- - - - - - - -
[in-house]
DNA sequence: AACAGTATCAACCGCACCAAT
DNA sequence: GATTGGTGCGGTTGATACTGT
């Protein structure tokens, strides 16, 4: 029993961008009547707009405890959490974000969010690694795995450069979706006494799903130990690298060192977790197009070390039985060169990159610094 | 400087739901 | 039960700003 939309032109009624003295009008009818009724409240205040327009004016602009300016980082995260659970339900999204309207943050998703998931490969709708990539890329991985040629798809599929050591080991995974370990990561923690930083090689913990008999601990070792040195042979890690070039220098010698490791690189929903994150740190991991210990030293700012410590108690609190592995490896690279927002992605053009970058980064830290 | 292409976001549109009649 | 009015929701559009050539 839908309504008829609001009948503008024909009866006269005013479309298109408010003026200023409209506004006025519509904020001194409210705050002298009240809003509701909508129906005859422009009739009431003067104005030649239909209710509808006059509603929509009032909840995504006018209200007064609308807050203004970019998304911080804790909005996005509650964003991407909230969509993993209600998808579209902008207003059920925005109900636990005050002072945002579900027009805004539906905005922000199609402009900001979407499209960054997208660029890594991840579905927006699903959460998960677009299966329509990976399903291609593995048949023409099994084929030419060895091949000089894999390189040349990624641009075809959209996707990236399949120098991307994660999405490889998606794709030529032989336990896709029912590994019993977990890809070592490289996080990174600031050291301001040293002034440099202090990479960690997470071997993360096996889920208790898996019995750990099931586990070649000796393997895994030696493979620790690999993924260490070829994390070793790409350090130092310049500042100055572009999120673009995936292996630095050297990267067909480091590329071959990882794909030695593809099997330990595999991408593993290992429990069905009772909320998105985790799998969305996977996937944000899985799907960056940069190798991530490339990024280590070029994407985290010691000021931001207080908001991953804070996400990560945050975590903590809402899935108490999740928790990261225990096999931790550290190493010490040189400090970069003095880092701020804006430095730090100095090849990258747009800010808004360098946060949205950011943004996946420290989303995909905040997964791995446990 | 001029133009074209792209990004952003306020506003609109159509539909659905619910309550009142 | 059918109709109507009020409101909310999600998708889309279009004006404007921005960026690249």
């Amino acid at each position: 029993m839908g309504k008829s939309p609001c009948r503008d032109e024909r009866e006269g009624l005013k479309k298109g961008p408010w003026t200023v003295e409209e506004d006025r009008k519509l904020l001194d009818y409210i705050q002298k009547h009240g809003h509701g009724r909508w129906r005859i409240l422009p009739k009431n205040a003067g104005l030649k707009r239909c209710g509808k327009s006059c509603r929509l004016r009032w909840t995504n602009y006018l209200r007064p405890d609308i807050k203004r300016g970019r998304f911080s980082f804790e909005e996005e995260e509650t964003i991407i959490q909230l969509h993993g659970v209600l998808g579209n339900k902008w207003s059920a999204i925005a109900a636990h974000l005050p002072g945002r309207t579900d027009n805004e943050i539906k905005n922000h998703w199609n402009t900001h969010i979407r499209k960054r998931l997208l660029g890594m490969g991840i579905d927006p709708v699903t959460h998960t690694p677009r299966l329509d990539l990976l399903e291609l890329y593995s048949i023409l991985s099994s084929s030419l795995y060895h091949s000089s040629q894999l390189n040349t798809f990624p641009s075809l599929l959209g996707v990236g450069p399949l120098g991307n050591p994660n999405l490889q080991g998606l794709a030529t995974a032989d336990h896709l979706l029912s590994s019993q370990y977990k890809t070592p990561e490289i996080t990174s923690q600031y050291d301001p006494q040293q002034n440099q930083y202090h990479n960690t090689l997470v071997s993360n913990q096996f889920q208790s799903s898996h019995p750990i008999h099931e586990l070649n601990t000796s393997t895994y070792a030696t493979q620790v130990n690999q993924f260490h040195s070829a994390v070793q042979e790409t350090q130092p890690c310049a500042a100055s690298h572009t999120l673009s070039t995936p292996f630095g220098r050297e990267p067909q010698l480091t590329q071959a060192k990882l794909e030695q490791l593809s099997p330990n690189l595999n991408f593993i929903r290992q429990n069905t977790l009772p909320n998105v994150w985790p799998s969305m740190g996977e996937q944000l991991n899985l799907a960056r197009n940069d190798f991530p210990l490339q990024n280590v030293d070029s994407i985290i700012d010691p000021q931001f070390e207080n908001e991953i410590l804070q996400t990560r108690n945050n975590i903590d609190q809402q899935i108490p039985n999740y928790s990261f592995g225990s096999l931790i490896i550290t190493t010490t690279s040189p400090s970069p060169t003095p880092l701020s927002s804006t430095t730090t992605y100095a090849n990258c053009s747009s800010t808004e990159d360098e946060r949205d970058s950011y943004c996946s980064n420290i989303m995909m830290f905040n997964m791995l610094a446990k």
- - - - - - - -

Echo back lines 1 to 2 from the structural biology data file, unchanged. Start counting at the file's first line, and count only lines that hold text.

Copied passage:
[in-house]
DNA sequence: AACAGTATCAACCGCACCAAT